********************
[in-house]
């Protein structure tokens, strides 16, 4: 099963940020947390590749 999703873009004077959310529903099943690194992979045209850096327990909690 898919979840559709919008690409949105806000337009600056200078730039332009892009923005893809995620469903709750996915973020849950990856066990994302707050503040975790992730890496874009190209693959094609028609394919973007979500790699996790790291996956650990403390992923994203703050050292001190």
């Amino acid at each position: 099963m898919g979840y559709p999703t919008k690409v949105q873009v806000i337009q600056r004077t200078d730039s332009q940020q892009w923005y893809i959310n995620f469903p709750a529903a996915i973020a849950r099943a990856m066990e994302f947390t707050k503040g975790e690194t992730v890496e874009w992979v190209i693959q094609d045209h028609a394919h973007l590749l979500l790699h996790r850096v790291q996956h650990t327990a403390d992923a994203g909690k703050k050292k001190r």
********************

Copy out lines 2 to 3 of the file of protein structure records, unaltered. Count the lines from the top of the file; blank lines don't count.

């Protein structure tokens, strides 16, 4: 099963940020947390590749 999703873009004077959310529903099943690194992979045209850096327990909690 898919979840559709919008690409949105806000337009600056200078730039332009892009923005893809995620469903709750996915973020849950990856066990994302707050503040975790992730890496874009190209693959094609028609394919973007979500790699996790790291996956650990403390992923994203703050050292001190």
């Amino acid at each position: 099963m898919g979840y559709p999703t919008k690409v949105q873009v806000i337009q600056r004077t200078d730039s332009q940020q892009w923005y893809i959310n995620f469903p709750a529903a996915i973020a849950r099943a990856m066990e994302f947390t707050k503040g975790e690194t992730v890496e874009w992979v190209i693959q094609d045209h028609a394919h973007l590749l979500l790699h996790r850096v790291q996956h650990t327990a403390d992923a994203g909690k703050k050292k001190r």